Hong Kong Regulator Warns Against High Leverage Cryptocurrency Futures Contracts

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Hong Kong’s Securities and Futures Commission (SFC) has issued a warning against cryptocurrency futures contracts. The regulator reminds the public of the higher risk of using leverage to trade such contracts and that the platforms themselves may be operating illegally.



The warning comes on the back of newly-detailed regulatory proposals to govern the wider virtual asset exchange industry. BeInCrypto reported earlier today on a speech given by SFC Chief Executive Officer, Ashley Alder during Hong Kong FinTech Week 2019.

Existing Regulations and Cryptocurrency

The SFC is looking to apply existing securities regulations, with a few tweaks, to the virtual currency exchange industry. Those exchanges offering at least one digital asset deemed a security or product considered a futures contract will be forced to register with the authority. Alder says this will make for an “opt-in” system. Those exchanges not wanting to be regulated can simply drop all assets deemed securities and futures products and continue offering their services without SFC oversight and safeguards.



During the speech, Alder mentions specifically that Bitcoin “and other, more familiar crypto assets” are not considered securities. He also comments on the risks associated with high leverage futures contracts offered at some crypto-asset trading venues.

Following the speech, the SFC published a clear warning against these futures contracts and the platforms offering them. The regulator writes:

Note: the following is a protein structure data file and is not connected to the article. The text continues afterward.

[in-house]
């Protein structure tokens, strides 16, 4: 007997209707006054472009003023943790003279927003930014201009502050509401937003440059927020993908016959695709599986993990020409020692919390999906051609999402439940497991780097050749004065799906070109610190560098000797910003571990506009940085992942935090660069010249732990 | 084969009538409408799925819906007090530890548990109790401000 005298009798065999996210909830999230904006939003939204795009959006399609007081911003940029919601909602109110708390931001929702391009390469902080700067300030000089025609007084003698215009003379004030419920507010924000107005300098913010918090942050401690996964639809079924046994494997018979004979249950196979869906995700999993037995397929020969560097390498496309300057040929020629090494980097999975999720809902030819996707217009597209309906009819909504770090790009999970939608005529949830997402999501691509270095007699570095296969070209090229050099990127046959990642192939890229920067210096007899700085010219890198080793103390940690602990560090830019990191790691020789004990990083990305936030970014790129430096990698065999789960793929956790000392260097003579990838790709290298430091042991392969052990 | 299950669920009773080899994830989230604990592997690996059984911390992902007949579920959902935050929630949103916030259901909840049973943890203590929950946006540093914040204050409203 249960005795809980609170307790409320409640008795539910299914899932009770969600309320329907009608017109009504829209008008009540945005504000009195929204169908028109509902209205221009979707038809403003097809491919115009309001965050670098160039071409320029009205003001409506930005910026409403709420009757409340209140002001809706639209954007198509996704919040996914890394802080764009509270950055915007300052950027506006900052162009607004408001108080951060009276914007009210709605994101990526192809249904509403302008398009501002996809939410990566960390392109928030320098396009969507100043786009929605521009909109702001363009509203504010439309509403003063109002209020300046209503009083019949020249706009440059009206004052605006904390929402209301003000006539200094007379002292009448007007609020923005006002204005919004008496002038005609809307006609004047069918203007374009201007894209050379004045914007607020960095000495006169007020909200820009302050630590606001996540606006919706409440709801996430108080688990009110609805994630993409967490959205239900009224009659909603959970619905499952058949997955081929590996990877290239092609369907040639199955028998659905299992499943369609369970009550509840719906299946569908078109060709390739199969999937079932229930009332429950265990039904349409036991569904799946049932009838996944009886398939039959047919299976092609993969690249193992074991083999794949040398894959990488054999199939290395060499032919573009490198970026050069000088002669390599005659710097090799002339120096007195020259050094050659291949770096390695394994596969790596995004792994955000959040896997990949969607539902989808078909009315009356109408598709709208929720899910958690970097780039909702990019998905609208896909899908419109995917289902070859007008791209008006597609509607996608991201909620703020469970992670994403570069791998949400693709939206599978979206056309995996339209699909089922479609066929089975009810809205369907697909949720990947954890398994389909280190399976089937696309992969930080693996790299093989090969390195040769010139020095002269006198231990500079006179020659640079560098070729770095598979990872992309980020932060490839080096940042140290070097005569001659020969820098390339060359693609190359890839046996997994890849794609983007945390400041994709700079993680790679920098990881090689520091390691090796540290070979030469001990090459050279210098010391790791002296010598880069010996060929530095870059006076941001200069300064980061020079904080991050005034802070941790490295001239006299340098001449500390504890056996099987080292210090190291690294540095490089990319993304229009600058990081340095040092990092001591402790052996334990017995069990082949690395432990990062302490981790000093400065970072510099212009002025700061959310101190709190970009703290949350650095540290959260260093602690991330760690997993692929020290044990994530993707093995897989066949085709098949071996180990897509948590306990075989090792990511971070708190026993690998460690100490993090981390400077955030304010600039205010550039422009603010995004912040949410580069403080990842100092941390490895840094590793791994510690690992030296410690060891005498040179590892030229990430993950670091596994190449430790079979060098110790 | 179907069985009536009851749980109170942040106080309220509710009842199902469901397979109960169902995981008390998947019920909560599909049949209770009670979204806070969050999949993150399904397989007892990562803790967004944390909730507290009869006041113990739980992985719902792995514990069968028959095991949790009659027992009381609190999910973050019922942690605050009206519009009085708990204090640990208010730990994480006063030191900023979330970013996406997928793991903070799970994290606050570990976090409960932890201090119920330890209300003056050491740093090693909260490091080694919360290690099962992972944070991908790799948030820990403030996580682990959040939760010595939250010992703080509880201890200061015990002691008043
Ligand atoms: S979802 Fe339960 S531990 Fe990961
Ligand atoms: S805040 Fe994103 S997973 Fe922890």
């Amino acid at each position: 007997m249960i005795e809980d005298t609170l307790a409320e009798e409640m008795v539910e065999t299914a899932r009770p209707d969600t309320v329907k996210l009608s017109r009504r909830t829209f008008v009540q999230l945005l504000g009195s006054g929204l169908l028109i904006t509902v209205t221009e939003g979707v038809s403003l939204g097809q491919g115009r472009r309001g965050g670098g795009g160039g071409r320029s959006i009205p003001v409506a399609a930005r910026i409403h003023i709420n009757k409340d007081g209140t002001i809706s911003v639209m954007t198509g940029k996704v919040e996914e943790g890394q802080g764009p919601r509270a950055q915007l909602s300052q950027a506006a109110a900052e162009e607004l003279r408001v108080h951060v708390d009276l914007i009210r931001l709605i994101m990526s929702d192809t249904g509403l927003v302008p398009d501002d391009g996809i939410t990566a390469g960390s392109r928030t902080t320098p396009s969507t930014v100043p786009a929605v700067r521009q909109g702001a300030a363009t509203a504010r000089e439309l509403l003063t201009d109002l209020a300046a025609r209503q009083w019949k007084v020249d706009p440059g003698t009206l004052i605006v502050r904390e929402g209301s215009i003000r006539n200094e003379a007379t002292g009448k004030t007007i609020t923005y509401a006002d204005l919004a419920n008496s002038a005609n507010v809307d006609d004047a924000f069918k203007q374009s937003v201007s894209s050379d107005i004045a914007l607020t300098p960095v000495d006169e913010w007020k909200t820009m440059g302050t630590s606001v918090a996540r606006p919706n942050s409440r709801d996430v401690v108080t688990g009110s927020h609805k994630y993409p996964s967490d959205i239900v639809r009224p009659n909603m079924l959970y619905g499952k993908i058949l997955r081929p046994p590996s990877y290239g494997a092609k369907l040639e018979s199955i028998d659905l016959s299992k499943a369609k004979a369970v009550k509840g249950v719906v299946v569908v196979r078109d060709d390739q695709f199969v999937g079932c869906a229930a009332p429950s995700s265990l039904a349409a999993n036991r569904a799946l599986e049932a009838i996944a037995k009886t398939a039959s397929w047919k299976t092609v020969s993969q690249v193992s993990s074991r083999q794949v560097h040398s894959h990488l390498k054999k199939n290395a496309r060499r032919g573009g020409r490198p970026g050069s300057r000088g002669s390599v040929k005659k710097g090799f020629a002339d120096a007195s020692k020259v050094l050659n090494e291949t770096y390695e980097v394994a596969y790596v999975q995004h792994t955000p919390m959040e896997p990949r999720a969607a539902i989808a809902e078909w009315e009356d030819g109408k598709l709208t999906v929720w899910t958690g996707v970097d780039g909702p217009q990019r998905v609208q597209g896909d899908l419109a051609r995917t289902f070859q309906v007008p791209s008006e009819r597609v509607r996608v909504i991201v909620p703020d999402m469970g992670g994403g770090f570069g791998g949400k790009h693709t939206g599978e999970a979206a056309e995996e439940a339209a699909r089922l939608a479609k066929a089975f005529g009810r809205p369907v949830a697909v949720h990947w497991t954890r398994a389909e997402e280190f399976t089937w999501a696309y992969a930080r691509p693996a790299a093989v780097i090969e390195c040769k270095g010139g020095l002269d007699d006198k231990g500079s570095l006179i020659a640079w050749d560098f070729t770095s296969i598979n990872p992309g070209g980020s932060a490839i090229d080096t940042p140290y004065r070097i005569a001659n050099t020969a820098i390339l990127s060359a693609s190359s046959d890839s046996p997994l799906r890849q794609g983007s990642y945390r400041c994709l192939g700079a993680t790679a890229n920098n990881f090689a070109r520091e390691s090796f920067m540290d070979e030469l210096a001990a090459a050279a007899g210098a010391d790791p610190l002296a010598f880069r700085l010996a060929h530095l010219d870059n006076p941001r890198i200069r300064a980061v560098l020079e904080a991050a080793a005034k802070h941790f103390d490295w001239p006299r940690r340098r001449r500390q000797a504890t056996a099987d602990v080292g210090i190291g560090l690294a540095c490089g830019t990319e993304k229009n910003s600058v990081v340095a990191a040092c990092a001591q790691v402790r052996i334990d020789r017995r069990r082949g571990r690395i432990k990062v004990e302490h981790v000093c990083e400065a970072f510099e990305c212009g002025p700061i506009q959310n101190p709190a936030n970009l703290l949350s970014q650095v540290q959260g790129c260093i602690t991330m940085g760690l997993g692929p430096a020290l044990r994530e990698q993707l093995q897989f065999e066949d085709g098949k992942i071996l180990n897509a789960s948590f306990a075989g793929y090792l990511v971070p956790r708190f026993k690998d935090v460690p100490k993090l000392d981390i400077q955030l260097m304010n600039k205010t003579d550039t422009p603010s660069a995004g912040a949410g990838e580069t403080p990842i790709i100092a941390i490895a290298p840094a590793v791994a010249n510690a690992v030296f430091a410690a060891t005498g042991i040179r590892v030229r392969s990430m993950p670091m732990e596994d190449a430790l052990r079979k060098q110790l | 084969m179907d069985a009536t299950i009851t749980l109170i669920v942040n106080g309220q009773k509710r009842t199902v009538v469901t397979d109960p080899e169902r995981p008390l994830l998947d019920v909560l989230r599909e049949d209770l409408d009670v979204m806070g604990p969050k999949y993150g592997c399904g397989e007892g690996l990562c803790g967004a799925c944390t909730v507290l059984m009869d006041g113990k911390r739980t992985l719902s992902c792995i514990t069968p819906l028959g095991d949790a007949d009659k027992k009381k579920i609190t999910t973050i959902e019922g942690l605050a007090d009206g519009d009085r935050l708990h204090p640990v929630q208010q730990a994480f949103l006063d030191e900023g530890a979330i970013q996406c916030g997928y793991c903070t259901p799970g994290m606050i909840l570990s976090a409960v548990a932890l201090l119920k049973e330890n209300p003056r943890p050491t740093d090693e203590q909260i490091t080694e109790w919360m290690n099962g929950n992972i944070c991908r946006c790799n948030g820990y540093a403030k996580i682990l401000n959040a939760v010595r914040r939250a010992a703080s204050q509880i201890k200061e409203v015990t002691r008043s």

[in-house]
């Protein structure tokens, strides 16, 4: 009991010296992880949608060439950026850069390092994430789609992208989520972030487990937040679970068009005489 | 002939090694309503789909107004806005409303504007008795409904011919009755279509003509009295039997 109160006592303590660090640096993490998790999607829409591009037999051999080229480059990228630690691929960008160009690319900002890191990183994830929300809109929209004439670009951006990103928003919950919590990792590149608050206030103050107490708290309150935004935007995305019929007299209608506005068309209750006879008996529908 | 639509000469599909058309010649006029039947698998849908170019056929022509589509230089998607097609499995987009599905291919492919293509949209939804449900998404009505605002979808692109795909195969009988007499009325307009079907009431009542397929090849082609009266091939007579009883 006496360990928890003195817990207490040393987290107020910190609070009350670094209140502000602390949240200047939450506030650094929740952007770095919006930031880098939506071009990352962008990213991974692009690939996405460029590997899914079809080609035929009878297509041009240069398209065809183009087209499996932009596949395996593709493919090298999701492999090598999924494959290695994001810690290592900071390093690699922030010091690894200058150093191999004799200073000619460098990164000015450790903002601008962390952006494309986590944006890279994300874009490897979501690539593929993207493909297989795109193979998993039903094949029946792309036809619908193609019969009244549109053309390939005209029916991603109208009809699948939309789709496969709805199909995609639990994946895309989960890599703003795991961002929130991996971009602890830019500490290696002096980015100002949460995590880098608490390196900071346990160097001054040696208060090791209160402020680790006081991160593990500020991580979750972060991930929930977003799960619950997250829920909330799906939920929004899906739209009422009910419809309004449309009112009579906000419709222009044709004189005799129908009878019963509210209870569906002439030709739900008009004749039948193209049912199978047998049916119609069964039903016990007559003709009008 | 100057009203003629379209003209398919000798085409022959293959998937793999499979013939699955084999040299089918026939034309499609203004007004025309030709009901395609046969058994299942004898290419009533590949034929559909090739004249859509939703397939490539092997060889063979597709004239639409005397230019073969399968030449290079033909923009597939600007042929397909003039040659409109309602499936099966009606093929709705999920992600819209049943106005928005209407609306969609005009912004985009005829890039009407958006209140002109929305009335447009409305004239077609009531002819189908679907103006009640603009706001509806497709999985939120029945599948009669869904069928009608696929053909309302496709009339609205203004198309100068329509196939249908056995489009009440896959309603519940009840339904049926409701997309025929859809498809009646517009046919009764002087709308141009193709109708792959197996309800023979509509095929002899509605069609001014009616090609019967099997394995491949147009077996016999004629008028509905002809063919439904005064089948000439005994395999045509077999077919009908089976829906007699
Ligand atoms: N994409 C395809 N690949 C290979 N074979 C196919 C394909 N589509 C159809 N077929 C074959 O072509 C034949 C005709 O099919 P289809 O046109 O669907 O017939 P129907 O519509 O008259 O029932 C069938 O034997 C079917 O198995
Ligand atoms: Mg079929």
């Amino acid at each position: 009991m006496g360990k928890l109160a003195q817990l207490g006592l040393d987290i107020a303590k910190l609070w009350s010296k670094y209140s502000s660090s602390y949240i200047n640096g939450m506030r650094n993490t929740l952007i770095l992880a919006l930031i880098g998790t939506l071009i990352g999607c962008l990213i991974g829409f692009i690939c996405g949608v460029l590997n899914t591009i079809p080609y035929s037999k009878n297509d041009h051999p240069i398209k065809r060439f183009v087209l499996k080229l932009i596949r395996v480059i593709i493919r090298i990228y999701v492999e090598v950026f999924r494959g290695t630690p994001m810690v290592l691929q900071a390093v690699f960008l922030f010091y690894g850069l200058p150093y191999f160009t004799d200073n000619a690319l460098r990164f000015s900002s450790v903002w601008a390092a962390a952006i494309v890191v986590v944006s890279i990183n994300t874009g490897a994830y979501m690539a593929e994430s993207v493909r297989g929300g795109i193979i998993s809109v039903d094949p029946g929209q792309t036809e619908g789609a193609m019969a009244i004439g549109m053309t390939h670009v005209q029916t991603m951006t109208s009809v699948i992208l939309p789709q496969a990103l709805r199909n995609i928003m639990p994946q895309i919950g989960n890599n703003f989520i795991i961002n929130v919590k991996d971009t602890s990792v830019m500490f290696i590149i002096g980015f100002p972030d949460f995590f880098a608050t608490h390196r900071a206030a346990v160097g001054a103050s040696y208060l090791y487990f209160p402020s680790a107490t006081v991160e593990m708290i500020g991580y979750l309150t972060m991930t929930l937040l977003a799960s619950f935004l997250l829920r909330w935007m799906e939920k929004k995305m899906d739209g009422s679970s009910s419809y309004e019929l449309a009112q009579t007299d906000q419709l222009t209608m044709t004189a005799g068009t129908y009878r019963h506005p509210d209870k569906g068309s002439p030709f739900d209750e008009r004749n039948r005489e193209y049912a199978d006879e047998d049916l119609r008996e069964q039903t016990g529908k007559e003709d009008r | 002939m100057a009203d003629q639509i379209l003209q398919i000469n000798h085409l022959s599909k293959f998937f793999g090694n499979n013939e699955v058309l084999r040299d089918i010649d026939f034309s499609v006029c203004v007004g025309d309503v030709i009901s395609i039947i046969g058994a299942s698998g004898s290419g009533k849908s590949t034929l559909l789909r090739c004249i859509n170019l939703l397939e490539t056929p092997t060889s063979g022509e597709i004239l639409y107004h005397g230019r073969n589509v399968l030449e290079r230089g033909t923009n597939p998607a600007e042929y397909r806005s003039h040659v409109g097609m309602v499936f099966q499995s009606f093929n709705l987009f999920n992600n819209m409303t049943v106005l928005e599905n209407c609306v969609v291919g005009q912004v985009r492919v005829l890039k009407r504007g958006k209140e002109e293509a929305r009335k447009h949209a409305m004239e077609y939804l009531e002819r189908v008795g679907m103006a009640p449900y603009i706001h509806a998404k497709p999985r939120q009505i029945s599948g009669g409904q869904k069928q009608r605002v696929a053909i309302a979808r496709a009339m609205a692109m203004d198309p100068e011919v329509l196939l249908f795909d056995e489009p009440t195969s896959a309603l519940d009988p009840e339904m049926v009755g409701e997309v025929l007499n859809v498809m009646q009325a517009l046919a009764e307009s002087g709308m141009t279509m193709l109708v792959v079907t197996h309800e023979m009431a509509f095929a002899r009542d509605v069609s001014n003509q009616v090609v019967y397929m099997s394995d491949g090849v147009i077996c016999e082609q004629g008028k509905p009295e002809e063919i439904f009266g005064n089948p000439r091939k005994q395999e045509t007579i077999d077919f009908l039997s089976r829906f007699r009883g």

“Investors are exposed to amplified risks due to the highly leveraged nature of virtual asset futures contracts. Moreover, the complexities and inherent risks of these products are likely to be difficult for the average investor to understand.”

The regulator continues, acknowledging the risk of market manipulation on platforms offering futures contract trading. It adds that the lack of regulatory oversight leads to incidents of malpractice, with some exchanges changing trading rules associated with still-open futures contracts.

Illegally Operating in Hong Kong

The warning also reminds investors that any platform offering such products may well be operating illegally in Hong Kong. If the futures contracts offered to meet the definition provided by the SFC, they must hold a license. The regulator adds:

“The SFC has not licensed or authorised any person in Hong Kong to offer or trade virtual asset futures contracts. Given the current risks associated with these contracts and in order to protect the investing public, the SFC would be unlikely to grant a licence or authorisation to carry on a business in such contracts.”

The document concludes by reiterating previous SFC investor warnings against cryptocurrency investment in general. It states that risks already inherent in the digital asset market are only amplified by using unregulated exchanges offering highly leveraged futures contracts.

The SFC’s new proposals and warning, ultimately, shed little light on how it will approach virtual currencies going forward. In Alder’s speech, the CEO is clear to draw distinctions between stablecoin projects, like Facebook’s Libra, and assets lacking “intrinsic value” such as Bitcoin. He also acknowledges the need for coordinated action between domestic and international authorities to draw up new and more appropriate regulatory frameworks to govern the growing industry. On the other hand, exchanges offering Bitcoin and other digital currency trading can now receive a green light from the SFC if they offer at least one asset considered a security.

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A former professional gambler, Rick first found Bitcoin in 2013 whilst researching alternative payment methods to use at online casinos. After transitioning to writing full-time in 2016, he put a growing passion for Bitcoin to work for him. He has since written for a number of digital asset publications.

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